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“Do they serve any real purpose other than spreading slime tracks on things outdoors? And does anyone have any hints on how to get that slimey goo off?”
Slugs are perhaps one of the more difficult predators to eliminate from your landscape.
These nocturnal feeders can descend on your garden in great numbers devouring annuals, perennials, bulbs, ground covers, trees, and shrubs. They are particularly fond of hostas.
This humorous article describes these slimy creatures and what you can do about them.
What Are Slugs?
Slugs are destructive pests, feeding on many plants in landscapes and gardens including annuals, perennials, bulbs, ground covers, trees, and shrubs. In addition, slugs can devour young seedlings overnight. One of their favorite plants to feed on is hosta.
Slugs are mollusks, related to oysters and clams, and are referred to as “naked snails,” as they have no shell. Slugs lay clusters of translucent, pearl-shaped eggs under debris or buried beneath the soil surface. They can lay between 20 to 100 eggs several times per year. The gray garden slug, Deroceras reticulatus, is the slug generally encountered in Illinois. It is approximately 3/4 to 1-1/2 inches long. It ranges in color from pale yellow, to lavender, to purple. In addition, it is covered with black or brown spots and mottling. Less common is the spotted garden slug, Limax maximus. It is up to 7 inches long and is yellow-gray to brown with black mottling.
Slugs have chewing mouthparts and cause plant damage by creating large irregularly shaped holes in leaves with tattered edges. They prefer to feed on succulent foliage such as seedlings, herbaceous plants, and fruit lying on the ground.
Slug activity is highly dependent on soil moisture, as they require moisture to move around. They secrete a slimy mucous substance, which they use to move about. This then dries up into a shiny noticeable trail. Slugs are active at night (nocturnal) when humidity is high from evening rains or irrigation. They hide during the day under mulch, plant debris, rocks, boards, weeds, and ground covers.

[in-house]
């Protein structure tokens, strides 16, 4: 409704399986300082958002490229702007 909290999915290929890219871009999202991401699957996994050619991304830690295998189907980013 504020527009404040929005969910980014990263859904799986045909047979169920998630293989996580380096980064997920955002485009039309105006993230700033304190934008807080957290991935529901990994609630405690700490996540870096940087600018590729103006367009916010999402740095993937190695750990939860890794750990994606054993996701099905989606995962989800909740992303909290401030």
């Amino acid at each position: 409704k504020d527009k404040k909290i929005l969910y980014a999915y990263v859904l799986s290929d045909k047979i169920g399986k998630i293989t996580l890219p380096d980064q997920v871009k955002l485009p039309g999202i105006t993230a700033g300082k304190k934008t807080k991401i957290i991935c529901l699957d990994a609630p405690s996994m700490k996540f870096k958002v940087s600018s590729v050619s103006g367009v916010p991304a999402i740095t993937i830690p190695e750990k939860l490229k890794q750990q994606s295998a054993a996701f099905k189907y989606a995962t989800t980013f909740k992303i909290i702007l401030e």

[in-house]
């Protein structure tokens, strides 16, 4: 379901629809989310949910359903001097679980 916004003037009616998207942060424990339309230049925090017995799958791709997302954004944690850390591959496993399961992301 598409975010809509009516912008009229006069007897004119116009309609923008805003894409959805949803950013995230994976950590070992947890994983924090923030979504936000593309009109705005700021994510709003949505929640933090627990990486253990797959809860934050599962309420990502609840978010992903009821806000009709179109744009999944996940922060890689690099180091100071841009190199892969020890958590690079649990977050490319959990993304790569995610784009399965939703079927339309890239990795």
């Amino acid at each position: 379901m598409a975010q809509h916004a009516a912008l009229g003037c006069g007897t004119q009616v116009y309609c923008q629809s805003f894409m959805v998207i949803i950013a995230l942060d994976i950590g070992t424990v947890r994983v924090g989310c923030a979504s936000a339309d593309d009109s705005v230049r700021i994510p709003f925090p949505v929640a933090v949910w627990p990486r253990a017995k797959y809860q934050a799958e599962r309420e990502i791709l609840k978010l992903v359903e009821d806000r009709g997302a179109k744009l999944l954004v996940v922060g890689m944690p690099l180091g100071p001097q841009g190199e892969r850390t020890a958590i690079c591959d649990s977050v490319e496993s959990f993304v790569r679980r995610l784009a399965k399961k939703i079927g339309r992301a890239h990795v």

Slug management involves a combination of strategies such as hand picking, habitat modification, barriers, traps, baits, and commercial molluscicides. Monitoring is important to determine the effectiveness of slug-management strategies. Monitoring involves going out in the evening with a flashlight and looking for the presence of slugs. During this time, hand picking can be performed to reduce slug populations. Hand picking is especially effective during moist weather conditions. Placing slugs into a jar with soapy water will kill them. Another possibility is to employ some children to collect slugs (this will keep them off the streets). There are also two other methods of killing slugs once they have been collected. However, both are quite macabre. One method simply involves stepping on the critters. Slugs make a squishy sound when stepped on. The other method involves scattering slugs on a driveway and simply driving back and forth over them with a truck or car. Although this method is not environmentally sound, it does appear to be psychologically satisfying to most individuals. A more environmentally sound method is to have children run over the slugs with bikes (it is important that they run over the slugs more than once).